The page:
4

Say I have control of addresses A and B, and I am writing contract C. When I deploy C on the blockchain, it will have it's own address, that can send and receive ether. But I want to have a method on C which, when called, sends ether from address A to address B, not to or from C.

Of course I could do this by storing the private key for A in C, but then anyone could look at C, copy the key out, and use it themselves. I want to allow only C to send ether from A, not anyone else.

Is there any way to allow a contract to control another address, without making the key for that address publicly accessible?

1

If A is a contract, then yes. If it is not, your reasoning is correct in that C in this situation would need the private key for A and that will be accessible to anyone who runs an Ethereum client or can read directly form the Ethereum blockchain.

If A is a contract, you can make a check in A such that only C is allowed to initiate a transfer of ether from A to B.

It could look like this in A:

if (msg.sender != "0xb7cB1C96dB6B22b0D3d9536E0108d062BD488F74"){
    return false;
}
/// Code to transfer ether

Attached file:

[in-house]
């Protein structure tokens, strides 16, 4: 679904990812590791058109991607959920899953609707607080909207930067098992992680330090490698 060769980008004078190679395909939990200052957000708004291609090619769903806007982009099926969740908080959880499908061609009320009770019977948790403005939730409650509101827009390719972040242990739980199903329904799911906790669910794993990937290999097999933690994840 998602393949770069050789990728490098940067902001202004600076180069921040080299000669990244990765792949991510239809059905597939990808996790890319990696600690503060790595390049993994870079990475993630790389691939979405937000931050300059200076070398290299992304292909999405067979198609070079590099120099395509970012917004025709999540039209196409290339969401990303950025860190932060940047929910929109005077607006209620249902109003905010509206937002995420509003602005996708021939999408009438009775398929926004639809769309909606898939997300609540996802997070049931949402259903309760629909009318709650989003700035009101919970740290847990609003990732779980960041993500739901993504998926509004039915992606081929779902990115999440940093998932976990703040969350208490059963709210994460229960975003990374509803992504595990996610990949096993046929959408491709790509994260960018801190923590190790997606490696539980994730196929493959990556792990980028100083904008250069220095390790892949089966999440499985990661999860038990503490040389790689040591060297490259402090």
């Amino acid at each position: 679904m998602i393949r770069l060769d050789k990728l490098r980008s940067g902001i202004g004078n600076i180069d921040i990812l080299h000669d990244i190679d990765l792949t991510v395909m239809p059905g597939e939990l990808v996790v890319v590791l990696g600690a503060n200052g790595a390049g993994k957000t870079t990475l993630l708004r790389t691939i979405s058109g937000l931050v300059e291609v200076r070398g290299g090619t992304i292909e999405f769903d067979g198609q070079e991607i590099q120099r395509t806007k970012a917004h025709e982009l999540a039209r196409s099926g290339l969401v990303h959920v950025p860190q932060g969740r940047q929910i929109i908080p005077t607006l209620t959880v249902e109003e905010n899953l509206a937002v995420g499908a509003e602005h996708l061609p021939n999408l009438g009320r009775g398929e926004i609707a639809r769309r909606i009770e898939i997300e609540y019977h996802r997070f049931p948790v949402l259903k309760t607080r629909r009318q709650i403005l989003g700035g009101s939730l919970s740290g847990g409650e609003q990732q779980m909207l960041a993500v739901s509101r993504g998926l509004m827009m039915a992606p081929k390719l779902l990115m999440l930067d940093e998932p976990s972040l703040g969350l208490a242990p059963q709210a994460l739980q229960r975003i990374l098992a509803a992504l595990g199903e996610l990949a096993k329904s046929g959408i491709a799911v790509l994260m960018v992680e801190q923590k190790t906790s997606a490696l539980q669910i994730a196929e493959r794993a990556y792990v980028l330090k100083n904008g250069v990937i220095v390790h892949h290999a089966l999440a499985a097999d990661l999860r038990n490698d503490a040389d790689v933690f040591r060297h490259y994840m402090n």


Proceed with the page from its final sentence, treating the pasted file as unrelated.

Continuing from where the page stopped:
You can do this by simply hard coding C's address into the contract A and then compare C's address with msg.sender which returns the caller's address.

Since Ethereum addresses are deterministic, based upon the creator address and its nonce, you can even hard code and deploy A before you have deployed C.

  • 2
    This question has been voted down. It would be nice if the downvoters could leave a comment as to why they consider the answer bad. – Thorkil Værge Mar 15 '18 at 7:45
0

No, you can't do this unless A is a smart contract.

0

Yes, you can do that. Here are the steps.

  1. Create a smart contract A which allows only C to withdraw ether and send to any address.
  2. Deploy an instance of A from inside of C. This will make C as the msg.sender for A.
  3. This will create an address for A and there will be no private key available to access A.
  4. The only one who can withdraw ethers from A would be contract C.

Your Answer

By clicking “Post Your Answer”, you agree to our terms of service, privacy policy and cookie policy

Not the answer you're looking for? Browse other questions tagged or ask your own question.